Bush to Blame for Another Failing Business in Iraq

Its all Bushs fault

Bush to Blame for Another Failing Business in Iraq

an “I blame Bush” bump

You know I always wondered if the person that runs that site has some obvious penchant for benzodiazepines, I’ve also wondered just what the significance of that is, but I just can’t come up with an obvious answer. Is he, for example, handing out his dross like little green footballs? Something you might take to aid the passage to sleep? Alternatively, are these ramblings his own personal little green football, something he does when insomnia bites?

Benzos are some dangerous little fuckers. Madness is their ultimate path, and in ways more sinister than almost any other drug legal or illegal on the planet.


Temazepam street names
Rugby balls, Tems, Jellies

Brand name Normison (Wyeth), Euhypnos

Drug effect
Depressant or ‘downer’

Drug description
Yellow capsules (10-20mg): oral solution (10mg / 5ml elixir) ; Green soft gelatin capsules (2 - 20mg); White scored tablets (10mg and 20mg) ‘Gelthix’ capsules (10 - 30mg)

Therapeutic use
Insomnia [/quote]

But as for you basic premise there TC, I’d have to say the funeral sector was one of the the few areas that have benefited rather directly from lil’ Pussy’s malodorous intervention. You can see that, right? I mean surely there is no dispute on that one . . . “death is our business, and business is booming,” and all that.

So the rush to the graveyard has slowed somewhat. For how long? What about all those other businesses our free market captain Kangaroo has scuppered?


Great, I’m glad the death rate is down in Iraq this month. Let’s hope it continues that way because apparently many of the millions of refuges who have fled since the US invasion, are running out of money and being forced out of the countries where they sought refuge, so they are being forced to return to deadly iraq.

[quote]U.N. Under Secretary-General for Political Affairs Lynn Pascoe says the solution to Iraq’s humanitarian crisis can come only when the political, economic and security situation in the country is resolved. He says only then can a safe return of refugees and internally displaced persons (IDPs) to their homes be achieved.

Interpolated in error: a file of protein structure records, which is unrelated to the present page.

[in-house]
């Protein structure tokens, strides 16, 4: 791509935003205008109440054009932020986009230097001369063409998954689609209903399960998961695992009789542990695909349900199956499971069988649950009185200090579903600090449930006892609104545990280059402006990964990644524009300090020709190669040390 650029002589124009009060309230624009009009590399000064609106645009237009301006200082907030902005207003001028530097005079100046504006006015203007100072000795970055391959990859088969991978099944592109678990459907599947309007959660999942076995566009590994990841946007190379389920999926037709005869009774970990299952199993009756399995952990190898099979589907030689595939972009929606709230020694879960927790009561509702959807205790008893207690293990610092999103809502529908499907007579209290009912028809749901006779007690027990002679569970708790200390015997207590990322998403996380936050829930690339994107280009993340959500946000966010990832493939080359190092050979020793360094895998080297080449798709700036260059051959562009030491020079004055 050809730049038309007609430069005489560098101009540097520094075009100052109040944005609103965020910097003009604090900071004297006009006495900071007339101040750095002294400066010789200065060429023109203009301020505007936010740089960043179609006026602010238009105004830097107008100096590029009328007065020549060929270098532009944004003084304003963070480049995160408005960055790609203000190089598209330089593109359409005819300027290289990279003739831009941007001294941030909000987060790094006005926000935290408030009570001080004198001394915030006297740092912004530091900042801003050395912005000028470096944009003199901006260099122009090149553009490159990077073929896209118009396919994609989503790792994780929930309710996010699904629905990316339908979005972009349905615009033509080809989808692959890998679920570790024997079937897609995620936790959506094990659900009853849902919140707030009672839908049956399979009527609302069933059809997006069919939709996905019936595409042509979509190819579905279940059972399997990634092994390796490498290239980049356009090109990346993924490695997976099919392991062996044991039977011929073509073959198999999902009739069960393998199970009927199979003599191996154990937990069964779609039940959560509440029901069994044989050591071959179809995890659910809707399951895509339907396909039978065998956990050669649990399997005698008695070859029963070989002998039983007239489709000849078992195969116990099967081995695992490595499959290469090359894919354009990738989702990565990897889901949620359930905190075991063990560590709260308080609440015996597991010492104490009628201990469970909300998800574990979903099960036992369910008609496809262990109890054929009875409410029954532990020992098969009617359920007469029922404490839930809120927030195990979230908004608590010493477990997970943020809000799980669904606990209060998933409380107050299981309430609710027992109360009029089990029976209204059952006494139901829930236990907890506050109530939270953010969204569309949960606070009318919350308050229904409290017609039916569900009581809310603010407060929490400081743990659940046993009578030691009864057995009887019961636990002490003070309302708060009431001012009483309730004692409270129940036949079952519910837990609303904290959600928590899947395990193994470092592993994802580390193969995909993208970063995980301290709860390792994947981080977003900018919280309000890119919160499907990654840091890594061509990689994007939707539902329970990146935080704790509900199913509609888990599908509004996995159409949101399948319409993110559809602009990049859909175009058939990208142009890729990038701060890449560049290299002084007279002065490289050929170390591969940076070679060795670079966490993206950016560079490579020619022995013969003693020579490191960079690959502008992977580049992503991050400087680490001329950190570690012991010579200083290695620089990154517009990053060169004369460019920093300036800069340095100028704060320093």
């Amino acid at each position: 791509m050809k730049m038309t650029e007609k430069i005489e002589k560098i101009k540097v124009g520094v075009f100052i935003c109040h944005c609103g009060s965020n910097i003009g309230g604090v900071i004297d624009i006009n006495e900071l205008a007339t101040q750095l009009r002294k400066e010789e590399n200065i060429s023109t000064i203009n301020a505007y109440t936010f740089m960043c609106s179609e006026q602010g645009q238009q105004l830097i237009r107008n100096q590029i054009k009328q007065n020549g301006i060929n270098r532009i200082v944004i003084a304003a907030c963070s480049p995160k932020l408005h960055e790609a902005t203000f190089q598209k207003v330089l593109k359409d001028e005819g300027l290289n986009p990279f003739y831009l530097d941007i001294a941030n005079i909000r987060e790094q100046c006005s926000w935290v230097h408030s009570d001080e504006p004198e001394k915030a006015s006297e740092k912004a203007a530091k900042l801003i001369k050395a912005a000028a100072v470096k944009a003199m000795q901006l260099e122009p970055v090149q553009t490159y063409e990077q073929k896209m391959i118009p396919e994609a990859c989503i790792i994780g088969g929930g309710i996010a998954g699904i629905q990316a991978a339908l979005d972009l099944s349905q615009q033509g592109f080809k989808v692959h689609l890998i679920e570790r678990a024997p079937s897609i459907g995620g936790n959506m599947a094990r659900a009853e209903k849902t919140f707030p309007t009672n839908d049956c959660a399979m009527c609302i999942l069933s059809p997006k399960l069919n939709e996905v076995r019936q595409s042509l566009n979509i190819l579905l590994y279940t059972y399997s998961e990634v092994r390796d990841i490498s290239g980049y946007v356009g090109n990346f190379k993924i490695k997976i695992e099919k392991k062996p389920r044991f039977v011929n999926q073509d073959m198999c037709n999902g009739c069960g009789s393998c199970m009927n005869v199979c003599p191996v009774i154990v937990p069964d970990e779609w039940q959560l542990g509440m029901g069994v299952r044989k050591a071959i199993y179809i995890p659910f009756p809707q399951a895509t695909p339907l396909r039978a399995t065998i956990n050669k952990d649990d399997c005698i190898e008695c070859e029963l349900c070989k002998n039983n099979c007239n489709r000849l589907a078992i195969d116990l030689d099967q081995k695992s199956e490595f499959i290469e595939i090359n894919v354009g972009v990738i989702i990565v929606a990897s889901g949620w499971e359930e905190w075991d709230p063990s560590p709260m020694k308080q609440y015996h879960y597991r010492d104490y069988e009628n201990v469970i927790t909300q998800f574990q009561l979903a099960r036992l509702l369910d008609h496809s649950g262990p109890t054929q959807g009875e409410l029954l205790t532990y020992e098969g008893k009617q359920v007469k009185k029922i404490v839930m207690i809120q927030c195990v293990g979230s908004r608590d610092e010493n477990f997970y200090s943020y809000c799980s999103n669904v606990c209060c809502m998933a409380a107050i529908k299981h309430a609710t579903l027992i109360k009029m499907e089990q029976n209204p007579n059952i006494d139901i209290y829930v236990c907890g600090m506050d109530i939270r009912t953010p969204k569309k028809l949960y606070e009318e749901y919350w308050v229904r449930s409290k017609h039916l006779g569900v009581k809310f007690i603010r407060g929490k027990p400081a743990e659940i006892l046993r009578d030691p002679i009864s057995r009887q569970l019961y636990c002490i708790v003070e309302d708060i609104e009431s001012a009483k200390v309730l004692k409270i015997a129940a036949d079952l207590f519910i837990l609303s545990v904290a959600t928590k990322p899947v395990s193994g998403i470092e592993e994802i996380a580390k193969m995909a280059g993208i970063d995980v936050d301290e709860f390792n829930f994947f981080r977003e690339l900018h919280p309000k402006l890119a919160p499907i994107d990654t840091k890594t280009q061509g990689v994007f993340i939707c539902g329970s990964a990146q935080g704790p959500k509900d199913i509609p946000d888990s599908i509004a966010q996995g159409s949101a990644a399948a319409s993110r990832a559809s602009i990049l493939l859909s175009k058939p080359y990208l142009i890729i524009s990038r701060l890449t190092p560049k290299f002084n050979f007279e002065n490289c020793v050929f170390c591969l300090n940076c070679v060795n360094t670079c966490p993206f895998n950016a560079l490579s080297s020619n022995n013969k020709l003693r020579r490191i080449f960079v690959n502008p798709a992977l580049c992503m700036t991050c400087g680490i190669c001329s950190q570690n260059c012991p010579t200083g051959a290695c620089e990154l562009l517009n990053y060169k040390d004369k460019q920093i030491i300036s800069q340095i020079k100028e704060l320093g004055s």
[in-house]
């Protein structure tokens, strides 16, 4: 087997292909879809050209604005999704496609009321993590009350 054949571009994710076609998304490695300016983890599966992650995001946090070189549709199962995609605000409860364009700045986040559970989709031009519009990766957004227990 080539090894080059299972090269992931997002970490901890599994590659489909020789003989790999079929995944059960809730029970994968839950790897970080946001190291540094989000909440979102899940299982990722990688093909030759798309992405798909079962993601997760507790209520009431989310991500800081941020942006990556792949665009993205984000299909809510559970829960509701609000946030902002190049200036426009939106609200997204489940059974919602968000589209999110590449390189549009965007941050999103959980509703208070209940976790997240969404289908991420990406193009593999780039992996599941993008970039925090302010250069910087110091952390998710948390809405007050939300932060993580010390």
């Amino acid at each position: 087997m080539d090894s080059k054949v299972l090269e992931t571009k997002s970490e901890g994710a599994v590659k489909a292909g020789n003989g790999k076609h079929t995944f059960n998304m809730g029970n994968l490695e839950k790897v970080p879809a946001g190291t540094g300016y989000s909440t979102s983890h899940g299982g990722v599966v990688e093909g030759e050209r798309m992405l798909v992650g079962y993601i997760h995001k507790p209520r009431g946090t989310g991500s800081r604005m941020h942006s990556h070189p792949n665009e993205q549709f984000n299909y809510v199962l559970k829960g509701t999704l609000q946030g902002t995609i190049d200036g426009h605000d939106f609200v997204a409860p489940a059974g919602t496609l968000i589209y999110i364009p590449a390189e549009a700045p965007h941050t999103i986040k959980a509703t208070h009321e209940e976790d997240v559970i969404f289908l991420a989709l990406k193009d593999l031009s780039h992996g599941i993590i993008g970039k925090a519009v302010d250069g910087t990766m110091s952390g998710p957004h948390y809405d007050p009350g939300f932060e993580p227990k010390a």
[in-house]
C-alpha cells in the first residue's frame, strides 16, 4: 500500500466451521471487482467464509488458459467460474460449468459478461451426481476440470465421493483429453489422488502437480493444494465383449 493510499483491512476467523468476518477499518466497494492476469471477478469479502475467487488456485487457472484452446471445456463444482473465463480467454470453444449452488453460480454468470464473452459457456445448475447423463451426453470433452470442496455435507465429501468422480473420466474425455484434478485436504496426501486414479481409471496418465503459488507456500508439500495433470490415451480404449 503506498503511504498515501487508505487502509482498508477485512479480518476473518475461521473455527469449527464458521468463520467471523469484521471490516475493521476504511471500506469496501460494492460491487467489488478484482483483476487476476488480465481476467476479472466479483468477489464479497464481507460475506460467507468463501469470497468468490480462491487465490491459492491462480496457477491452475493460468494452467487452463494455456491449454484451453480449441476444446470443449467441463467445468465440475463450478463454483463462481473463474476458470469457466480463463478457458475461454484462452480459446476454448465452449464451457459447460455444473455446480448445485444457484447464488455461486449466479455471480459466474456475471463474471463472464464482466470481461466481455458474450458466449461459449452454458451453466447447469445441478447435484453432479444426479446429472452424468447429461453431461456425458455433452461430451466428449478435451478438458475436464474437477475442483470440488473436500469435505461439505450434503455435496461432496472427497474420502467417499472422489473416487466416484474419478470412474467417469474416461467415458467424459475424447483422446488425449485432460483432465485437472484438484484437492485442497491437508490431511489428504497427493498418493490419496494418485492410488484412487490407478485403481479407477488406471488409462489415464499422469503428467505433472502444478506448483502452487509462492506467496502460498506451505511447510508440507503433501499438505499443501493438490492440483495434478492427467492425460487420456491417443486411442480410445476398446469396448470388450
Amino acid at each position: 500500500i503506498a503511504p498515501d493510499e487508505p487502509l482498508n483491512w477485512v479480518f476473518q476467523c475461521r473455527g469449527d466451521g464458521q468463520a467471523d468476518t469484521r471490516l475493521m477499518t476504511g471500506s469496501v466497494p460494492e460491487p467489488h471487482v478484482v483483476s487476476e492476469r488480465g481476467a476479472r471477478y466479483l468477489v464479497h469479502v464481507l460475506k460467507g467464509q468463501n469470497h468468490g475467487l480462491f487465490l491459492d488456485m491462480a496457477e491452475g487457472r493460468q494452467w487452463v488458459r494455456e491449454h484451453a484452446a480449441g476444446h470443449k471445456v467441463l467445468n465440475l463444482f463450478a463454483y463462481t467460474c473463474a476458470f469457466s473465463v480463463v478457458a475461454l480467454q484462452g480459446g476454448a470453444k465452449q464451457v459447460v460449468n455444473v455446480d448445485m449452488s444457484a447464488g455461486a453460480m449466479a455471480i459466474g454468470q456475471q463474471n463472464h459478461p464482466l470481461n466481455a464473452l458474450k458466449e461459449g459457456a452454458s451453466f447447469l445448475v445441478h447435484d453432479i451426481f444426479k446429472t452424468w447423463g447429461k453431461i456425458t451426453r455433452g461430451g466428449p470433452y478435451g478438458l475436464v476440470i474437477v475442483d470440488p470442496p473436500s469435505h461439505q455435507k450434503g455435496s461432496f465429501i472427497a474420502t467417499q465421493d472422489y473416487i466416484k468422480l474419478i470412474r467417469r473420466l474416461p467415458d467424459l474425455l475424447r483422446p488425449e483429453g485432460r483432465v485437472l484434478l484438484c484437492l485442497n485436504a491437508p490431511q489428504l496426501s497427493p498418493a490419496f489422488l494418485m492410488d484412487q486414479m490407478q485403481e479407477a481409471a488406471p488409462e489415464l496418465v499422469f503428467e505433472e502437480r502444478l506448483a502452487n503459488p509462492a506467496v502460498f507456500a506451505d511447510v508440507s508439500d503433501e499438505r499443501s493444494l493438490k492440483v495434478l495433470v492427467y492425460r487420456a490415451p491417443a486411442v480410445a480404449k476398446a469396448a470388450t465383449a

Speaking in at the UN Friday, Pascoe said the overall number of Iraqi refugees and IDPs has risen to an estimated 4.2 million with monthly displacement rates climbing to over 60,000 people. “The humanitarian situation in Iraq continues to be alarming and provides ample evidence of the impact (that) violence in Iraq has on civilians on a daily basis,” he said.[/quote]

[quote]Their money gone, Iman Faleh and her family packed their belongings for Baghdad — a journey they said was like a trip to “death row.”

The religiously mixed family — Iman is a Sunni but the others are Shiites — fled their home in a mostly Shiite part of east Baghdad in July and took refuge in Syria, joining an estimated 1.5 million other Iraqis here.

But in early fall, they became part of a growing wave of Iraqis leaving Syria for home — not because they are confident of Iraq’s future, but because they ran out of money.

Others are returning because Syria has made it more difficult to stay — most Iraqis cannot work legally in Syria and survive on savings or handouts from relatives.

“Going back to Baghdad means going to ‘death row,’” said Iman’s 27-year-old son Zaid as he hauled luggage from the family’s $1,200-a-month apartment in Damascus. “But we have no money left that could allow us to go on living here.”

. . . Back in their old home in Baghdad, Zaid said Friday that the family was trying to cope with the dangers. “When we first got here we could not sleep for the first couple of nights because of the blasts and all night long shooting, but now it had become a routine,” he said. . .

“Unlike living normally in Damascus hanging out all day long, now we have to stay indoors because its not safe to go out,” he said. . .

Bassam Meshrif, who shares a Damascus apartment with four friends, said he’s decided to go home to Iraq, too, because he’s “so fed up with all the humiliation” of life as a foreigner. . . “I know I’m putting my life in danger if I go back. But I’ve had enough and my savings are gone,”

. . . “Although we know that we cannot settle here, we can’t go back now, it’s too dangerous,” said Shatha Mohammed, a widow and mother of three who lives in Damascus . . .

We have to go back, although we don’t want to. We have no choice,” said Faleh’s daughter, Zainab, 25, whose husband was killed this year in a car bombing in Baghdad.

Holding her 3-year-old daughter in her arms, Zainab sobbed and cast her eyes skyward as the family prepared to go back to Iraq last month.

“May God protect us and all other battered Iraqis from any evil,” she sobbed.

As Zainab wept, her mother was negotiating with a taxi driver to take the family to Baghdad — an arduous 600-mile journey across the desert. The driver wanted $600, a considerable sum for most Iraqis. Eventually, Iman promised to give the driver the cash when they reached Baghdad.

“It’s so very expensive, like we’re going back to heaven. But we still have to pay $600 to go back to hell,” she said.[/quote]
iht.com/articles/ap/2007/10/ … php?page=2

[quote]So the rush to the graveyard has slowed somewhat. For how long? What about all those other businesses our free market captain Kangaroo has scuppered?

A fine point. This is just a monetary lapse of reason. I’m sure the death toll will rise again soon. Especially when the upper echelons of the US military brush up on their history, realize that the shitehole they are in is not an accident, and get the fugg outta Dodgey.
That’s when the shit will really fly. Out the window.
It’s infallibly an inevitability.